Bakel is a town of approximately 15,000 inhabitants located in the eastern part of Senegal, West Africa. The town is located on the left bank of the Sénégal River, 65 kilometers (40 mi) from the Malian border and linked by canoe ferry to the village of Gouraye in Mauritania.

Bakel is one of the four eponymous departmental capitals in the region of Tambacounda, the other three being Tambacounda, Goudiry and Koumpentoum. Bakel is known for its French fort (Fort Bakel), which René Caillié visited in 1819.[1] It was also the area where the Mauritanian crisis occurred, a dispute over grazing rights that led to a war between Senegal and Mauritania in 1989.[citation needed] As a result of this conflict, many people around the area moved abroad or emigrated to Senegal.[citation needed]

People and Culture

The majority of the population belong to the Soninke-speaking ethnic group, a dialect of the larger Mande Languages language family. There is also a substantial Pulaar (Fula) speaking minority as well as a significant amount of Bambara and Wolof (or Oulof) speakers, while most people learn some French in school.[citation needed] A large permanent market serves the department’s inhabitants along with a weekly « Lumo » (similar to a flea market). Most inhabitants are subsistence farmers and herders, while the people in town are employed in informal businesses that range from carpentry, masonry and transportation of goods to selling fruit and produce on the street.[citation needed] Due to its location in the Sahel, the area is semi-arid with little vegetation outside of the rainy season. Various hills surround the town, which are known locally as « little mountains. »

Bakel served as fodder for Bakel City Gang, a song by French rapper Booba whose father is from the town.


The area that would become Bakel was first settled by a marabout named Abdoulaye Wane from Fouta Toro, along with his students, known as talibes.[2]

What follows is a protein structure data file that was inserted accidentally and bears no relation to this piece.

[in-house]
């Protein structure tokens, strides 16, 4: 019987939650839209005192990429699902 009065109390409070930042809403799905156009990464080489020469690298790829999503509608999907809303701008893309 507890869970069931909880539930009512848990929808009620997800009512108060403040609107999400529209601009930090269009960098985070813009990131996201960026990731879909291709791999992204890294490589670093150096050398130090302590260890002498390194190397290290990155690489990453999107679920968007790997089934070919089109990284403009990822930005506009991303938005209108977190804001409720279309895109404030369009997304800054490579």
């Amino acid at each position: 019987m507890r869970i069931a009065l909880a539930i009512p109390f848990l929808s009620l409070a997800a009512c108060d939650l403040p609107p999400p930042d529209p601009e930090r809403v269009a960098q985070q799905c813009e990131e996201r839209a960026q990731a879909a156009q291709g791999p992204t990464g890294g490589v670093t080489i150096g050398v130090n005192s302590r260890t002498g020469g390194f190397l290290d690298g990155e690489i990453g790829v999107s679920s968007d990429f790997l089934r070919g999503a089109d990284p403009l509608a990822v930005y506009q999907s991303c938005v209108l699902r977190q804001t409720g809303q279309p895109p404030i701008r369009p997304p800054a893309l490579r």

At the beginning of the 17th century, members of the Ndiaye family fleeing succession disputes in the Jolof Empire moved to the area, then part of the Kingdom of Galam, also called Gajaaga, (see: Royaume de Galam), eventually integrating into the local Soninke population.[3] Gajaaga and the neighboring Fula state of Bundu would compete for control over Bakel for the next century, as it was already an important trade depot.[4]: 80 

The French began to penetrate the region in the 18th century, purchasing slaves from the Gajaaga monarchs to export from Saint Louis at the mouth of the river.

Bakel in 1892

In 1818, after the restoration of France’s West Africa territories (which at the time consisted only in Saint-Louis and Gorée) in the 1815 Treaty of Paris, Auguste Jacques Nicolas Peureux de Mélay led a small flotilla up the Senegal . Blocked from going past Bakel by the seasonal drop in water level, they chose the spot to build a fort.[5] The fort was established to counter growing British penetration of the West African market, attracting trade in gum arabic, gold, leather, and ivory that might otherwise have made for Fattatenda in The Gambia. It also served to establish closer relations with the powerful, gold-rich Kingdom of Bundu further south. The fort became a base for promoting French influence, playing local leaders off of each other. Liberalization of trade after 1848 intensified the competition between native chiefs and groups vying for access to markets and imported goods.

In the 1850s, the Bakel garrison was strengthened as Omar Saidou Tall‘s jihad gained strength in the region and presented over-matched local tribes with a way to undermine French power. In 1855, the fort was officially annexed, following pressure from Saint Louisian merchants. In 1858, upper Gajaaga, between Bakel and the Faleme river, was annexed to the French colony.[6]

In 1886 the town was besieged briefly by the forces of Mahmadu Lamine.[7]

Sénégal River at Bakel
(before construction of Manantali Dam)

Average monthly flow (m3/s) at the Bakel hydrometric station over the period 1904-1984[8]

Bakel is also the site of a study of annual flow volumes of the Senegal river from 1904 to 1990 which showed a dramatic reduction in the river’s volume especially in the past twenty years.[9]

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